Region im Fokus
Famous for its tapestry of vineyards that stretch like a jigsaw across this classic wine region, Burgundy still carries so much influence over the rest of the world.
Here VINEX takes a look at its 2020 harvest and its key export trends.
If any wine region can strike fear into the heart of the most seasoned of wine professionals, it must surely be Burgundy..
One of France’s most famous wine producing regions, and revered around the world for its iconic wines and for its unique terroir, it is also notorious for the complexity of its wines and their classification system.
Situated in north east France, it covers an area from Mâcon in the south to Auxerre in the north, and is characterised by numerous small villages and a patchwork of vineyards in rolling countryside.
Winemaking here dates back to the Romans in the first century AD, but it was the Catholic monks that really
established the vineyards in the Middle Ages, producing wine for the Church and the Dukes of Burgundy.
Today the region is now most famous for its dry red wines made from Pinot Noir and whites from Chardonnay. Other grape varieties widely used in the region include Gamay and Aligote, while small quantities of rosé and sparkling wines are also produced. It has five key wine growing areas, namely Chablis, Côte de Nuits, Côte de Beaune, Côte Challonaise and Mâconnais.
Burgundy’s key wine growing regions
This is Burgundy’s most northerly growing location and is world famous for its Chardonnays. It sits geographically apart from the rest of Burgundy, and in reality is closer to Champagne, both in terms of location and climate, with cold winters, spring frosts and hot summers. The main soil here, as in Champagne, is limestone.
The Côte de Nuits
The Côte de Nuits, which begins just south of Dijon and ends at the village of Corgoloin is home to 24 Grand Cru vineyards, and some of the world’s most valuable wine producing land. Around 80% of the wines made here are Pinot Noir, with the remainder either Chardonnay or rosé. These Grand Cru vineyards form a patchwork on the eastern slopes facing the Saône River valley, and most are small and can have many owners due to French inheritance laws. The Pinot Noirs produced here are some of the world’s most expensive.
Côte de Beaune
Further south lies the Côte de Beaune, named after the medieval village that lies at the heart of Burgundy winemaking, and is renowned for its rich Chardonnays. Here, seven of the eight Grand Cru vineyards produce white wines, including famous names such as Corton and Montrachet.
Collecatively the Côte de Nuits and Côte de Beaune are called Côte d’Or, and are considered amongst the most important regions in Burgundy.
Continuing south and the Côte Chalonnaise is situated between Chagny and Sain-Vallerin, where there are no grand Cru vineyards. The region is best known for its better value Pinot Noirs and sparkling Crémant wine. The first village in the northern part of the region is Bouzeron, the only appellation dedicated to Burgundy’s other main white grape variety, Aligoté
The Mâconnais is the most southerly region of Burgundy, as well as its largest, and known for its good value wines. In the middle of the region lies Viré-Clessé, which was declared an appellation in 1999, and the warmer climate –where harvests typically begin a full two weeks earlier than in Chablis- is apparent in its well structured Chardonnays. The main producing area, however, is Pouilly- Fuissé which lies to the south, with many of the vineyards bordering Beaujolais.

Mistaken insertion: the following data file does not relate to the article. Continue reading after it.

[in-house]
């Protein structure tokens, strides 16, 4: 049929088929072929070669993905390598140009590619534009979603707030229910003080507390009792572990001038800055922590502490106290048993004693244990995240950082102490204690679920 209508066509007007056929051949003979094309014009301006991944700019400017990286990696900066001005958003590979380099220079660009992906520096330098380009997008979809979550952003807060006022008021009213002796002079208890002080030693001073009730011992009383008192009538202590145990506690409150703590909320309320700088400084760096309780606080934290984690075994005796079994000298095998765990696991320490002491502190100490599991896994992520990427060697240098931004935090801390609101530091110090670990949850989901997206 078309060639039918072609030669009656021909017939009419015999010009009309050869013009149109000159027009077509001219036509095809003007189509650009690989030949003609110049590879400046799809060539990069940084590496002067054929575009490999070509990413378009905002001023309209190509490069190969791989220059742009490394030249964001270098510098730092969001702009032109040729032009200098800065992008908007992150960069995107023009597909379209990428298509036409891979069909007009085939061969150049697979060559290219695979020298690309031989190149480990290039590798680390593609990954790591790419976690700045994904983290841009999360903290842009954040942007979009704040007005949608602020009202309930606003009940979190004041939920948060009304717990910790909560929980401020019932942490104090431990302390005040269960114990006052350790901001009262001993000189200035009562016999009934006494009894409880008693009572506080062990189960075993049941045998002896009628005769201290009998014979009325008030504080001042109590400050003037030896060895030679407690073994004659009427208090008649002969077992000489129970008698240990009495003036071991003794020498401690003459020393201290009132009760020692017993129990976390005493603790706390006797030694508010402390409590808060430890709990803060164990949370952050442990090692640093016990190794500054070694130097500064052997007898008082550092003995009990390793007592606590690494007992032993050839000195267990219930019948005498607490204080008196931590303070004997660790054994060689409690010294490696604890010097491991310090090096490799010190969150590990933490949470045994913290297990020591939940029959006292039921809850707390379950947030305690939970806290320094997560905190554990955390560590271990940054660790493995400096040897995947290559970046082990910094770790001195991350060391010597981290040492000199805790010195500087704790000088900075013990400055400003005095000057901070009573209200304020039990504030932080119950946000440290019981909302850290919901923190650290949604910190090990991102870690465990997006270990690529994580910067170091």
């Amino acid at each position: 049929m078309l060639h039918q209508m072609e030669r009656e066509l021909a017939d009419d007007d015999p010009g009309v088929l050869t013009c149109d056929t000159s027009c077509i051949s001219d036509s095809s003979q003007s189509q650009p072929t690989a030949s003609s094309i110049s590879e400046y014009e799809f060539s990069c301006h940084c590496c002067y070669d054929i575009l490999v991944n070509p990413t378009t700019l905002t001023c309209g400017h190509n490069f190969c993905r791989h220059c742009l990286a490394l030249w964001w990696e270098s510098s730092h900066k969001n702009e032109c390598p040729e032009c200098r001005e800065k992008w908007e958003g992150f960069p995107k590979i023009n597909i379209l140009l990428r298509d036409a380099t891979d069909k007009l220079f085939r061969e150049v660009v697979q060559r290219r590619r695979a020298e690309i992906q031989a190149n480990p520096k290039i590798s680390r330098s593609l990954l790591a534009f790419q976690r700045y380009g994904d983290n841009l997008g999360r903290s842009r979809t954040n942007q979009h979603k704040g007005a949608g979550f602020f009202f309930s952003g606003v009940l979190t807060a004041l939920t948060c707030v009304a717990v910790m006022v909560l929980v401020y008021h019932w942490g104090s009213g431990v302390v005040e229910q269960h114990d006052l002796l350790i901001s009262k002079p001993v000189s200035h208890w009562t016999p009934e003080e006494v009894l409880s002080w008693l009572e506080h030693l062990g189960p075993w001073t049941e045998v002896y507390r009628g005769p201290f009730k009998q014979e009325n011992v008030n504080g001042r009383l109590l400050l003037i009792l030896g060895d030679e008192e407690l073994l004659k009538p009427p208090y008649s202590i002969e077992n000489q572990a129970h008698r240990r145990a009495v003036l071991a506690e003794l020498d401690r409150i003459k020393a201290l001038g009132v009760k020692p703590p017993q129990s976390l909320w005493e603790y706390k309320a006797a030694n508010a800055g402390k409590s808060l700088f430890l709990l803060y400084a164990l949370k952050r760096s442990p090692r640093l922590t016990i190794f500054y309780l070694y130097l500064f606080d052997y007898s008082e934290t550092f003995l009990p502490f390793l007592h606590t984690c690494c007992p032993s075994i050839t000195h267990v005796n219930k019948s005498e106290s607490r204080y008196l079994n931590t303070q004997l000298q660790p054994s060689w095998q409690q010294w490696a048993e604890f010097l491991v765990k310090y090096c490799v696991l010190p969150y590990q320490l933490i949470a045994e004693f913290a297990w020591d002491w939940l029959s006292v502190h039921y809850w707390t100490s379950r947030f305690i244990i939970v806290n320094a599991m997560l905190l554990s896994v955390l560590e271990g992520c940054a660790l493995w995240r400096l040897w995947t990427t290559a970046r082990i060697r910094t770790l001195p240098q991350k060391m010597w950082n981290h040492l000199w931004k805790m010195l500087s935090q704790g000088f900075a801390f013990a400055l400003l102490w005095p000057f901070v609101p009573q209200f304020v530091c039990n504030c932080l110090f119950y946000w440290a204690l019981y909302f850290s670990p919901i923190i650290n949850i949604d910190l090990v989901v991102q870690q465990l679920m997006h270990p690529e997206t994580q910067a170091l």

Burgundy wine classifications
With 100 appellations - more AOC’s than any other French region – it is not surprising that Burgundy can appear confusing and complex.
However, in simple layman’s terms, the AOCs are classified into four categories:
- Bourgogne’s regional wines account for over half (52%) of production;
- followed by Village wines comprising 27% of production and made from a village or commune of Burgundy such as Chablis, Nuits-St-Georges and Macon Villages.
- Moving up the quality scale, Premier Cru wines account for 10% of total output and include wines from 640 plots (called climats).
- And at the very top of the quality rankings sit the Grand Cru wines which account for a mere 1% of all production and include wines from Burgundy’s very top plots – which are often situated only inches away from Premier Cru vineyards.
There are 33 Grand Crus in the Côte d’Or with around 60% of production dedicated to Pinot Noir.
Last year Burgundy exported its world famous wine to 169 different markets, and exceeded 90 million bottles, a small (0.8%) increase on 2019, bringing in a revenue of over one billion euros, according to the region’s trade body the BIVB.
While the value of shipments during 2020 stagnated, it still posted strong growth – up 42% on the 15-year average, with volumes up 2.2%
Europe accounted for over half (52%) of all of Burgundy’s overseas sales, and 39% of its total revenue, with exports to the region up by 10.8% in volume and 11.6% in value compared to 2019.
However, the Covid pandemic has seen sales to other overseas markets hit, with overall sales down by 8.4% in volume and 7.3% in revenue.
Sales were largely driven by white wines, which were up by 2.7% in volume and 1.1% in terms of revenue compared to 2019.
There were some outliers, however, with shipments to South Korea soaring by over 55% in value, and Denmark (+ 28%) and the Netherlands (+27%) also showing particularly strong growth.